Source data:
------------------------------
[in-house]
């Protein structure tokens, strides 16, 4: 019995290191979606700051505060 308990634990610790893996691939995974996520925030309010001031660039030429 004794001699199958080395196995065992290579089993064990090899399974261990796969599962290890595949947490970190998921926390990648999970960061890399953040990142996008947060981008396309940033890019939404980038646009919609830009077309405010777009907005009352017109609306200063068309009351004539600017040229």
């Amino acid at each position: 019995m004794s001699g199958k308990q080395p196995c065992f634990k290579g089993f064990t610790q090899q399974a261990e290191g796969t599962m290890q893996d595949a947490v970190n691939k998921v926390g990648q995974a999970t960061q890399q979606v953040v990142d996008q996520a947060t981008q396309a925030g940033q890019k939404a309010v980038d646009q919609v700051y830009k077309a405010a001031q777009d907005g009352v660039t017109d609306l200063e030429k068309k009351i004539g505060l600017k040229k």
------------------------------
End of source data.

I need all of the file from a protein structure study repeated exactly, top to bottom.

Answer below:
[in-house]
């Protein structure tokens, strides 16, 4: 019995290191979606700051505060 308990634990610790893996691939995974996520925030309010001031660039030429 004794001699199958080395196995065992290579089993064990090899399974261990796969599962290890595949947490970190998921926390990648999970960061890399953040990142996008947060981008396309940033890019939404980038646009919609830009077309405010777009907005009352017109609306200063068309009351004539600017040229």
């Amino acid at each position: 019995m004794s001699g199958k308990q080395p196995c065992f634990k290579g089993f064990t610790q090899q399974a261990e290191g796969t599962m290890q893996d595949a947490v970190n691939k998921v926390g990648q995974a999970t960061q890399q979606v953040v990142d996008q996520a947060t981008q396309a925030g940033q890019k939404a309010v980038d646009q919609v700051y830009k077309a405010a001031q777009d907005g009352v660039t017109d609306l200063e030429k068309k009351i004539g505060l600017k040229k």